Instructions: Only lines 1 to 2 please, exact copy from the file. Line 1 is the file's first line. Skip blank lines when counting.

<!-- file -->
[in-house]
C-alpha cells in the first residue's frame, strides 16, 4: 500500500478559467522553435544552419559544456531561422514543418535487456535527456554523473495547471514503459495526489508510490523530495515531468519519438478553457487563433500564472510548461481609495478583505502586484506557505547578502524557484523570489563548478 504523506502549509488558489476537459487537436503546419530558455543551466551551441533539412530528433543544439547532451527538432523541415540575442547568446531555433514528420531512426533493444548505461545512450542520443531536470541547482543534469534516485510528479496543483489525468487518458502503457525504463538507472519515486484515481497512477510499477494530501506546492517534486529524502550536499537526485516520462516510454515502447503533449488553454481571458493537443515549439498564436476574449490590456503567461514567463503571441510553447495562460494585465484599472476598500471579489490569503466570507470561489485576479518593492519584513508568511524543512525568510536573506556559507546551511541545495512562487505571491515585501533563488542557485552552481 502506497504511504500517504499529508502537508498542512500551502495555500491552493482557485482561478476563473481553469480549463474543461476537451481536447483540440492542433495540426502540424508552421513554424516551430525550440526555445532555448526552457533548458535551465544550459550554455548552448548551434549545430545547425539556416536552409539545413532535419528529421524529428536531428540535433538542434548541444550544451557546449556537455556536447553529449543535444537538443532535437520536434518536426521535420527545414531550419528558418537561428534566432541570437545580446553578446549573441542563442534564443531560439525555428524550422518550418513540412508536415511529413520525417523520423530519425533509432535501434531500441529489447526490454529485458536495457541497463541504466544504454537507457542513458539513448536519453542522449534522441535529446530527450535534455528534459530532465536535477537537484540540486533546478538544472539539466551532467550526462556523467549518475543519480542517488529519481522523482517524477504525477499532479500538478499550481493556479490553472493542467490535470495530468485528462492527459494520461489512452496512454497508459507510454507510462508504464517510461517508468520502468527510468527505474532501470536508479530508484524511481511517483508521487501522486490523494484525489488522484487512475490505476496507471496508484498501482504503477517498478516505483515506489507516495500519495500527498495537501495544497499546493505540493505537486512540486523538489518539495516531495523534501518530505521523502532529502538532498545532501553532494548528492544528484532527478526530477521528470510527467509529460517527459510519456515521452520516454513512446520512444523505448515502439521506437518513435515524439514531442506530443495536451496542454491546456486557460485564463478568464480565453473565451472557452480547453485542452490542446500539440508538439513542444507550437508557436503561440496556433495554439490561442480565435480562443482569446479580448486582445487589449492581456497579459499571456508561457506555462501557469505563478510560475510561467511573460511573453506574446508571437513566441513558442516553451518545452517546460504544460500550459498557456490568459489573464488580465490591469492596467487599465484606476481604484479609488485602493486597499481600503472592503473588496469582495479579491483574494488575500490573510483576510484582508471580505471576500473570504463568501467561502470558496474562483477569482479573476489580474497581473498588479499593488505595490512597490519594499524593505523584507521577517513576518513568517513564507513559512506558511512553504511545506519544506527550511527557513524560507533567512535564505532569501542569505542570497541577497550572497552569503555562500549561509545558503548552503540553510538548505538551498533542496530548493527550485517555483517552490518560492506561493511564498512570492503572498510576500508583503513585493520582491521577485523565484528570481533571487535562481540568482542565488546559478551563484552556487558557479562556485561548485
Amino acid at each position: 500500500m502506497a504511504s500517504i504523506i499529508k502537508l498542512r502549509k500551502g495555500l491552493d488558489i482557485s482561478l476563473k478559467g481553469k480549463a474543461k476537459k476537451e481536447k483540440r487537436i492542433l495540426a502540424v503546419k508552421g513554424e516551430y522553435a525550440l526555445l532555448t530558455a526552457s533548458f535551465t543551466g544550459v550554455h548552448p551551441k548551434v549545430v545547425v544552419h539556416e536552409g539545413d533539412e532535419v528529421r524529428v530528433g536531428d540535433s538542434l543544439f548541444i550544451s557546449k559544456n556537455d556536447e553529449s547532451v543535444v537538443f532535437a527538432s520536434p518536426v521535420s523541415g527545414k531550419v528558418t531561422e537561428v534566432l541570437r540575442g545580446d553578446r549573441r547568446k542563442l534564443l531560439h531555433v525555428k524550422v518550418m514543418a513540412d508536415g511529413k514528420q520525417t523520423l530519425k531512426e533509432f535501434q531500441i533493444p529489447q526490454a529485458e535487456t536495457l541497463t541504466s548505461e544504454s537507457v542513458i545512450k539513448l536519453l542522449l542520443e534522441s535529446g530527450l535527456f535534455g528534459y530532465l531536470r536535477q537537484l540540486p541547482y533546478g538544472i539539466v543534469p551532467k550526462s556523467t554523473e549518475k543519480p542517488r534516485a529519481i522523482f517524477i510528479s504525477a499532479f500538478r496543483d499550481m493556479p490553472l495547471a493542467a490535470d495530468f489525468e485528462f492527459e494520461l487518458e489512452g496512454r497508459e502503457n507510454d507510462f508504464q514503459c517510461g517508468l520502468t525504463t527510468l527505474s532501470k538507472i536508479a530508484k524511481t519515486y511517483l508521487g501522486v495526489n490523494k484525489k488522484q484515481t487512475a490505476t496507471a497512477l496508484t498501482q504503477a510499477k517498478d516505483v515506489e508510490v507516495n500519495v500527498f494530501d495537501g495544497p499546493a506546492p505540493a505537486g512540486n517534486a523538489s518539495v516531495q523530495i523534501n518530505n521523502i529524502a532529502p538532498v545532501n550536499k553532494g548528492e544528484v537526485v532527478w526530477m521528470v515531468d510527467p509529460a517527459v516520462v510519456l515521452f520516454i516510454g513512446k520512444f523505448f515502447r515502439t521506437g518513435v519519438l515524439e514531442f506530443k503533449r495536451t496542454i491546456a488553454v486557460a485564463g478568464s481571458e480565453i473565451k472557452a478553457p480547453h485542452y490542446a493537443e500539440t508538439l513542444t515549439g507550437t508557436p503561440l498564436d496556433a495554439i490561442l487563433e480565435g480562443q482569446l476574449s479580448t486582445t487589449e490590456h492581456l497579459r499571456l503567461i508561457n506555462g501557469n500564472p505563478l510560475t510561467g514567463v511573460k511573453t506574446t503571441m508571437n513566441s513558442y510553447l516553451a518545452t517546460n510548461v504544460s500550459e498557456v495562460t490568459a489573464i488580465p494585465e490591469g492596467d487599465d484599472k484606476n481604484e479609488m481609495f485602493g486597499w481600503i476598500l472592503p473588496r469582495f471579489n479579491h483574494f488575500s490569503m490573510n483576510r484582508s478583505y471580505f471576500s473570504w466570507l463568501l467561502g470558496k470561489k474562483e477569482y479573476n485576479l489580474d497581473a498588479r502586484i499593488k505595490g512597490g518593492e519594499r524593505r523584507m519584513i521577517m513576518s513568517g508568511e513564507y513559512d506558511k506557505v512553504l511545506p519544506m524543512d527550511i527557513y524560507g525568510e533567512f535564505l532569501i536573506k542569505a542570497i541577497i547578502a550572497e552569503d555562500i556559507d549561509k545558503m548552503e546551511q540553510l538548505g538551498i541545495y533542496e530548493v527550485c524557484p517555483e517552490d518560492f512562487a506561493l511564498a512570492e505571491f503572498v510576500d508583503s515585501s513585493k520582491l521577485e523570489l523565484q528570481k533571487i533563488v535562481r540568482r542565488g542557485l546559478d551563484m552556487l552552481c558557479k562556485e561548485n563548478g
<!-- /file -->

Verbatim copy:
[in-house]
C-alpha cells in the first residue's frame, strides 16, 4: 500500500478559467522553435544552419559544456531561422514543418535487456535527456554523473495547471514503459495526489508510490523530495515531468519519438478553457487563433500564472510548461481609495478583505502586484506557505547578502524557484523570489563548478 504523506502549509488558489476537459487537436503546419530558455543551466551551441533539412530528433543544439547532451527538432523541415540575442547568446531555433514528420531512426533493444548505461545512450542520443531536470541547482543534469534516485510528479496543483489525468487518458502503457525504463538507472519515486484515481497512477510499477494530501506546492517534486529524502550536499537526485516520462516510454515502447503533449488553454481571458493537443515549439498564436476574449490590456503567461514567463503571441510553447495562460494585465484599472476598500471579489490569503466570507470561489485576479518593492519584513508568511524543512525568510536573506556559507546551511541545495512562487505571491515585501533563488542557485552552481 502506497504511504500517504499529508502537508498542512500551502495555500491552493482557485482561478476563473481553469480549463474543461476537451481536447483540440492542433495540426502540424508552421513554424516551430525550440526555445532555448526552457533548458535551465544550459550554455548552448548551434549545430545547425539556416536552409539545413532535419528529421524529428536531428540535433538542434548541444550544451557546449556537455556536447553529449543535444537538443532535437520536434518536426521535420527545414531550419528558418537561428534566432541570437545580446553578446549573441542563442534564443531560439525555428524550422518550418513540412508536415511529413520525417523520423530519425533509432535501434531500441529489447526490454529485458536495457541497463541504466544504454537507457542513458539513448536519453542522449534522441535529446530527450535534455528534459530532465536535477537537484540540486533546478538544472539539466551532467550526462556523467549518475543519480542517488529519481522523482517524477504525477499532479500538478499550481493556479490553472493542467490535470495530468485528462492527459494520461489512452496512454497508459507510454507510462508504464517510461517508468520502468527510468527505474532501470536508479530508484524511481511517483508521487501522486490523494484525489488522484487512475490505476496507471496508484498501482504503477517498478516505483515506489507516495500519495500527498495537501495544497499546493505540493505537486512540486523538489518539495516531495523534501518530505521523502532529502538532498545532501553532494548528492544528484532527478526530477521528470510527467509529460517527459510519456515521452520516454513512446520512444523505448515502439521506437518513435515524439514531442506530443495536451496542454491546456486557460485564463478568464480565453473565451472557452480547453485542452490542446500539440508538439513542444507550437508557436503561440496556433495554439490561442480565435480562443482569446479580448486582445487589449492581456497579459499571456508561457506555462501557469505563478510560475510561467511573460511573453506574446508571437513566441513558442516553451518545452517546460504544460500550459498557456490568459489573464488580465490591469492596467487599465484606476481604484479609488485602493486597499481600503472592503473588496469582495479579491483574494488575500490573510483576510484582508471580505471576500473570504463568501467561502470558496474562483477569482479573476489580474497581473498588479499593488505595490512597490519594499524593505523584507521577517513576518513568517513564507513559512506558511512553504511545506519544506527550511527557513524560507533567512535564505532569501542569505542570497541577497550572497552569503555562500549561509545558503548552503540553510538548505538551498533542496530548493527550485517555483517552490518560492506561493511564498512570492503572498510576500508583503513585493520582491521577485523565484528570481533571487535562481540568482542565488546559478551563484552556487558557479562556485561548485